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Neuroscience. 2009 Jul 7;161(3):926-39. doi: 10.1016/j.neuroscience.2009.04.004. Epub 2009 Apr 9.

Permeability of the blood-brain barrier depends on brain temperature.

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1
Behavioral Neuroscience Branch, National Institute on Drug Abuse-Intramural Research Program, NIH, Baltimore, MD 21224, USA. ekiyatki@intra.nida.nih.gov

Abstract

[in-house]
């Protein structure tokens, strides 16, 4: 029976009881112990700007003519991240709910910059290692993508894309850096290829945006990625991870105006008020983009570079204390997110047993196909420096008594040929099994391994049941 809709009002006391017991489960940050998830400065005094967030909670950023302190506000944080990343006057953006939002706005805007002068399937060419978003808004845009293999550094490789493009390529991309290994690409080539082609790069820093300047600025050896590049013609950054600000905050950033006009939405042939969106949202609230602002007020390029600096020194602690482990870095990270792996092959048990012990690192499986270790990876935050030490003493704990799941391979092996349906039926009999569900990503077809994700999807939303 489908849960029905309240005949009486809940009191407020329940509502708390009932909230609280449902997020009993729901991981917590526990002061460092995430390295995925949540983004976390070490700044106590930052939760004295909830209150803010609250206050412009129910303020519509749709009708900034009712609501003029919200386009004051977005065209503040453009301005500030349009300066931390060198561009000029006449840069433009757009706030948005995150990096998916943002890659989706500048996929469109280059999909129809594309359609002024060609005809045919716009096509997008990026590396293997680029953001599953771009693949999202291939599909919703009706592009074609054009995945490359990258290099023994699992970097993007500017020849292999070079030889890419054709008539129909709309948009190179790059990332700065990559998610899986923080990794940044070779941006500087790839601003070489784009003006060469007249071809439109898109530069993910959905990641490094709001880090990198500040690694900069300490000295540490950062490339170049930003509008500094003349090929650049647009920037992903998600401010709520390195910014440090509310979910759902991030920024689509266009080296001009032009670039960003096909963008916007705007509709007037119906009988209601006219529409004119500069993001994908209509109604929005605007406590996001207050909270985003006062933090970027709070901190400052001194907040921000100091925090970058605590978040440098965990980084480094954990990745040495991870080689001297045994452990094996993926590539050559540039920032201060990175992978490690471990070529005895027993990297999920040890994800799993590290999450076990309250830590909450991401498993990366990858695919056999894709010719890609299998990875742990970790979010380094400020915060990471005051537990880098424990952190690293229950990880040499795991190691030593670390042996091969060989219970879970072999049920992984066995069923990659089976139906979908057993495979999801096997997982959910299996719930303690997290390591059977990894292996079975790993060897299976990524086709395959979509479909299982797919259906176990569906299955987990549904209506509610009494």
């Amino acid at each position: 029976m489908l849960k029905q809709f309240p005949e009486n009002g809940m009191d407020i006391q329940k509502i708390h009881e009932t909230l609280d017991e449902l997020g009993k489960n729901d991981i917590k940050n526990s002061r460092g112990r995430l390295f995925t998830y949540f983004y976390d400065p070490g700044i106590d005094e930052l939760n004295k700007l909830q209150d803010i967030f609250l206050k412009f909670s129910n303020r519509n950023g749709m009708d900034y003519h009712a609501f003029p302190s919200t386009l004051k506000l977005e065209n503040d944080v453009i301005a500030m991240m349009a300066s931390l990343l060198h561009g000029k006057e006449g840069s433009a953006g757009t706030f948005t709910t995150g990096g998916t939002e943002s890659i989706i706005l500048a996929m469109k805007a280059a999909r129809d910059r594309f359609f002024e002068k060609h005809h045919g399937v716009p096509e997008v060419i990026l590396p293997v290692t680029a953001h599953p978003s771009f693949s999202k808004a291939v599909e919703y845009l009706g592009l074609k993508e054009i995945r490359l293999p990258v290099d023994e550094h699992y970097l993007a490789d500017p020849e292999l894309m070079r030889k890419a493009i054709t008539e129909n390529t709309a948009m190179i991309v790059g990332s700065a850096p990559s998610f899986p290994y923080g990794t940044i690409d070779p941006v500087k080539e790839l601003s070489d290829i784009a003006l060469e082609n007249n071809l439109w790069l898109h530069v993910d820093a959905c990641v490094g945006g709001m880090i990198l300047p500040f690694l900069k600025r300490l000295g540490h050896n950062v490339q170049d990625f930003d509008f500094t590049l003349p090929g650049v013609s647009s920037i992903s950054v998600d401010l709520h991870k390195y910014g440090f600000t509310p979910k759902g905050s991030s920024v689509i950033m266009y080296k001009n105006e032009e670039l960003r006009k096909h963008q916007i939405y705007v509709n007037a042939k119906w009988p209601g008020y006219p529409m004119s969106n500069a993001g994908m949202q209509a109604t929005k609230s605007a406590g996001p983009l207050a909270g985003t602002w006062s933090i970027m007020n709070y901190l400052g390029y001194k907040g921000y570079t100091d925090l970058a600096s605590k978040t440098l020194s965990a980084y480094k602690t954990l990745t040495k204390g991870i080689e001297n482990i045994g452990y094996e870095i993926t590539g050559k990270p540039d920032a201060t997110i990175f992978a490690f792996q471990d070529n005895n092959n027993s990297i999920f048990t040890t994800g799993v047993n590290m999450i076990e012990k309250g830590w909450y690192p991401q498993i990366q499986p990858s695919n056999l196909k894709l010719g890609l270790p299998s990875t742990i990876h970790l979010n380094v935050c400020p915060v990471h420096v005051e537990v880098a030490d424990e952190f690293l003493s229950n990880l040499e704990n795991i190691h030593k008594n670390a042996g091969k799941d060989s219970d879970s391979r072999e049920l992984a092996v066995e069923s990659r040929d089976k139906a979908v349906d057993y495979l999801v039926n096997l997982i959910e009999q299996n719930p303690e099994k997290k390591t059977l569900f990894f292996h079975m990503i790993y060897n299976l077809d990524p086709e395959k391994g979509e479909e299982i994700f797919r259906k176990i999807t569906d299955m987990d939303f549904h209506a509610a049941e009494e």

Increased permeability of the blood-brain barrier (BBB) has been reported in different conditions accompanied by hyperthermia, but the role of brain temperature per se in modulating brain barrier functions has not been directly examined. To delineate the contribution of this factor, we examined albumin immunoreactivity in several brain structures (cortex, hippocampus, thalamus and hypothalamus) of pentobarbital-anesthetized rats (50 mg/kg i.p.), which were passively warmed to different levels of brain temperature (32-42 degrees C). Similar brain structures were also examined for the expression of glial fibrillary acidic protein (GFAP), an index of astrocytic activation, water and ion content, and morphological cell abnormalities. Data were compared with those obtained from drug-free awake rats with normal brain temperatures (36-37 degrees C). The numbers of albumin- and GFAP-positive cells strongly correlate with brain temperature, gradually increasing from approximately 38.5 degrees C and plateauing at 41-42 degrees C. Brains maintained at hyperthermia also showed larger content of brain water and Na(+), K(+) and Cl(-) as well as structural abnormalities of brain cells, all suggesting acute brain edema. The latter alterations were seen at approximately 39 degrees C, gradually progressed with temperature increase, and peaked at maximum hyperthermia. Temperature-dependent changes in albumin immunoreactivity tightly correlated with GFAP immunoreactivity, brain water, and numbers of abnormal cells; they were found in each tested area, but showed some structural specificity. Notably, a mild BBB leakage, selective glial activation, and specific cellular abnormalities were also found in the hypothalamus and piriform cortex during extreme hypothermia (32-33 degrees C); in contrast to hyperthermia these changes were associated with decreased levels of brain water, Na(+) and K(+), suggesting acute brain dehydration. Therefore, brain temperature per se is an important factor in regulating BBB permeability, alterations in brain water homeostasis, and subsequent structural abnormalities of brain cells.

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